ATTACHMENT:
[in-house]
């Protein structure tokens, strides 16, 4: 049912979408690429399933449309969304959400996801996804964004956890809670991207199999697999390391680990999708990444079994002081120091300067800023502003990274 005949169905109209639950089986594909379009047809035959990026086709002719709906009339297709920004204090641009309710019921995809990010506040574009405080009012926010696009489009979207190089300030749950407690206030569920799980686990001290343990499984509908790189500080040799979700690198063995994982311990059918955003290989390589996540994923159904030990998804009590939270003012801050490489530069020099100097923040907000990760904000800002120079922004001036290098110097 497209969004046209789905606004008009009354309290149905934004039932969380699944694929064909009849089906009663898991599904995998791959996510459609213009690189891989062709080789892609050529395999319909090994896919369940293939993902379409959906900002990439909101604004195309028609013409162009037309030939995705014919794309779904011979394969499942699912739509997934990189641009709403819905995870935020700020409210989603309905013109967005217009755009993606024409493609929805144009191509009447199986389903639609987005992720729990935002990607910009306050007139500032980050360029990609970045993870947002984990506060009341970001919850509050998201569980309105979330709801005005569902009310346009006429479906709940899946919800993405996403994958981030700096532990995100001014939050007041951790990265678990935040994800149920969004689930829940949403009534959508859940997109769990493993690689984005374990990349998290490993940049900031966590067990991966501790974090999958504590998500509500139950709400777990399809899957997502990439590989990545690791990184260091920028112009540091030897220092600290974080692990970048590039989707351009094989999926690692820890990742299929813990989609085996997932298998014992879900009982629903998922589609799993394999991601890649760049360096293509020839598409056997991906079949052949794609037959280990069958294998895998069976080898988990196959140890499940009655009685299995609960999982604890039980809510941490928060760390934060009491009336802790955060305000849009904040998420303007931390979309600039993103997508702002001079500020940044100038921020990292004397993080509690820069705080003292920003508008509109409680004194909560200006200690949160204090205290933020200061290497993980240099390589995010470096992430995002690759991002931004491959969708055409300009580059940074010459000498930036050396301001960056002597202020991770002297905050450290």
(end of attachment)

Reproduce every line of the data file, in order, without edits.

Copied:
[in-house]
């Protein structure tokens, strides 16, 4: 049912979408690429399933449309969304959400996801996804964004956890809670991207199999697999390391680990999708990444079994002081120091300067800023502003990274 005949169905109209639950089986594909379009047809035959990026086709002719709906009339297709920004204090641009309710019921995809990010506040574009405080009012926010696009489009979207190089300030749950407690206030569920799980686990001290343990499984509908790189500080040799979700690198063995994982311990059918955003290989390589996540994923159904030990998804009590939270003012801050490489530069020099100097923040907000990760904000800002120079922004001036290098110097 497209969004046209789905606004008009009354309290149905934004039932969380699944694929064909009849089906009663898991599904995998791959996510459609213009690189891989062709080789892609050529395999319909090994896919369940293939993902379409959906900002990439909101604004195309028609013409162009037309030939995705014919794309779904011979394969499942699912739509997934990189641009709403819905995870935020700020409210989603309905013109967005217009755009993606024409493609929805144009191509009447199986389903639609987005992720729990935002990607910009306050007139500032980050360029990609970045993870947002984990506060009341970001919850509050998201569980309105979330709801005005569902009310346009006429479906709940899946919800993405996403994958981030700096532990995100001014939050007041951790990265678990935040994800149920969004689930829940949403009534959508859940997109769990493993690689984005374990990349998290490993940049900031966590067990991966501790974090999958504590998500509500139950709400777990399809899957997502990439590989990545690791990184260091920028112009540091030897220092600290974080692990970048590039989707351009094989999926690692820890990742299929813990989609085996997932298998014992879900009982629903998922589609799993394999991601890649760049360096293509020839598409056997991906079949052949794609037959280990069958294998895998069976080898988990196959140890499940009655009685299995609960999982604890039980809510941490928060760390934060009491009336802790955060305000849009904040998420303007931390979309600039993103997508702002001079500020940044100038921020990292004397993080509690820069705080003292920003508008509109409680004194909560200006200690949160204090205290933020200061290497993980240099390589995010470096992430995002690759991002931004491959969708055409300009580059940074010459000498930036050396301001960056002597202020991770002297905050450290």